A report released earlier this month by the social mobility commission has shown evidence that graduate job candidates in London are being undone by somewhat absurd rules over interview attire; such as the colour of their shoes or the way in which they have tied their tie.
The Social Mobility Commission
The Social Mobility Commission focused mainly on the unwritten expectations of those in the investment banking sector.
The first rule discovered by the study, is that the wearing of brown shoes is generally considered unacceptable in investment banking. The reason for this is because of the pre-conceived idea that customers are reassured (or failed to be reassured) by this colour. The same rule applies for ties, which are expected not to be ‘too loud’ and harshly judged if they don’t match with the colour of the individual’s suit.
Not all banking investment firms follow these outdated rules; and there are also a handful of other rules which many firms adhere to. Understandably, education plays a big role in whether candidates will get the job; with universities such as London School of Economics, UCL and Warwick featuring prominently in the list. In fact, some current employees have admitted that given the newfound importance of university education in getting a job; they would not feel confident in getting back into the field if they left/took a break. Some candidates have even admitted that they have had to put on another accent during an interview, in order to secure the position.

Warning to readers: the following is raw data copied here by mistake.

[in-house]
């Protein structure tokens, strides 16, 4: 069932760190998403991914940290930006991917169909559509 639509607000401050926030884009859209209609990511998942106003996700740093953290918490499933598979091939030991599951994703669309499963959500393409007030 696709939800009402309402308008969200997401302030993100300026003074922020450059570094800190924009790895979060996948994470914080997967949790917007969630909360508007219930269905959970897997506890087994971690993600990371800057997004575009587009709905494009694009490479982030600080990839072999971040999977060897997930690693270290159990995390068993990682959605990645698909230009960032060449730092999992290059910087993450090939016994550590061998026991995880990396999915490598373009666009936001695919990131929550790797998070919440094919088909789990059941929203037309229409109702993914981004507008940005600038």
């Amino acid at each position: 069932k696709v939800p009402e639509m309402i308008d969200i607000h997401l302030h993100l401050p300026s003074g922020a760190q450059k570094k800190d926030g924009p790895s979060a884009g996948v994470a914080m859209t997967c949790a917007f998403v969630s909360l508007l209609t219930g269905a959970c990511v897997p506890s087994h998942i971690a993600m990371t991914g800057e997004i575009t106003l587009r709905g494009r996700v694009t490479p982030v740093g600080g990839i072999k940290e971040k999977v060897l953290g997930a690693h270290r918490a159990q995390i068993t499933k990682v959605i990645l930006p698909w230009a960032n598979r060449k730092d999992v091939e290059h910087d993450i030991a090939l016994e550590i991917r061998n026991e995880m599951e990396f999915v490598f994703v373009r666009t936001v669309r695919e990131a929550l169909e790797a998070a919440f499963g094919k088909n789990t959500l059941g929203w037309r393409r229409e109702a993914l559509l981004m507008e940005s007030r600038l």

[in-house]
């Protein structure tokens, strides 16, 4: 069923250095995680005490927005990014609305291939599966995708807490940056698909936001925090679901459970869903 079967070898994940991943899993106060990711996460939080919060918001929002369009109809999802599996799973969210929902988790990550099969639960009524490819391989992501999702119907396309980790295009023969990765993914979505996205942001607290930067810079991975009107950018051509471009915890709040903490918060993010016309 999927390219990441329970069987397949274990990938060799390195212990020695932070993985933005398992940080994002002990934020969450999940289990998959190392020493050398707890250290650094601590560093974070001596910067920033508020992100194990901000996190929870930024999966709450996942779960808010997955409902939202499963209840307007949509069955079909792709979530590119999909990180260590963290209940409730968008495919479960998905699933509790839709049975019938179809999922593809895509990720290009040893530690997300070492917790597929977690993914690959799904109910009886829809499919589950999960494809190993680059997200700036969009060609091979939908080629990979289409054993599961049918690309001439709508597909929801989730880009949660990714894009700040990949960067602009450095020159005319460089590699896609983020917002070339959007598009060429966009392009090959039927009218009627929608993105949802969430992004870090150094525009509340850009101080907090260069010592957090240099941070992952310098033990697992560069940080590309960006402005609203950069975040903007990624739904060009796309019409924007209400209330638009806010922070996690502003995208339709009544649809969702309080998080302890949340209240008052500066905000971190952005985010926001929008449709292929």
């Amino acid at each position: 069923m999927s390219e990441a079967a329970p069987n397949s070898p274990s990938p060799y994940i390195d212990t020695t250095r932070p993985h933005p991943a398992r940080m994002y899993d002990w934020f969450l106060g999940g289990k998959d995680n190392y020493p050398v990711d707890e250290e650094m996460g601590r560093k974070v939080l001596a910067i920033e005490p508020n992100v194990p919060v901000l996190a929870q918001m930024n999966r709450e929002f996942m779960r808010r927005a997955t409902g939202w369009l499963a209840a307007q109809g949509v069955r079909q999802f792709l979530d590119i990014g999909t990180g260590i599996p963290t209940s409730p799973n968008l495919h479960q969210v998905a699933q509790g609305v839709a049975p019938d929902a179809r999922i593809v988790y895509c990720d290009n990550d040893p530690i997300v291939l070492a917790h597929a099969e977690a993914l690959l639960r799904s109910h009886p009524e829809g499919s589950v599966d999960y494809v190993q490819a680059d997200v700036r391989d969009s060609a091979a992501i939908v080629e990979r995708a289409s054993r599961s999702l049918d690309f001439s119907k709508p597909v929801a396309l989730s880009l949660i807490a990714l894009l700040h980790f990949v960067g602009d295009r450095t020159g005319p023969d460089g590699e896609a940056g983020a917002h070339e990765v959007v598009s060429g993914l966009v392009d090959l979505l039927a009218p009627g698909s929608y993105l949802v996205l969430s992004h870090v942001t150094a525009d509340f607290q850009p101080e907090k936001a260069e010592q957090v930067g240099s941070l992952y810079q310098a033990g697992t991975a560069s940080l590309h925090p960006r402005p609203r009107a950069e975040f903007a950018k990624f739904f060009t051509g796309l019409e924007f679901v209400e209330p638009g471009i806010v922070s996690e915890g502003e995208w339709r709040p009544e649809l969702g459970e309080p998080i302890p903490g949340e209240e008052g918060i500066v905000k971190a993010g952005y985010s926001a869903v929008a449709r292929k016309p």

What does this say?
So, what can we read into the social mobility commission findings? Well, firstly, it could be said that the world of employment perhaps isn’t as open as people think. Despite hugely positive steps; many sectors still operate under what can be seen as outdated and unfair practices; which can result in the exclusion of those who ‘aren’t in the know’. While it’s fair to judge candidates based on the quality of their education, ridiculous rules like ‘no brown shoes’ need to go, and fast.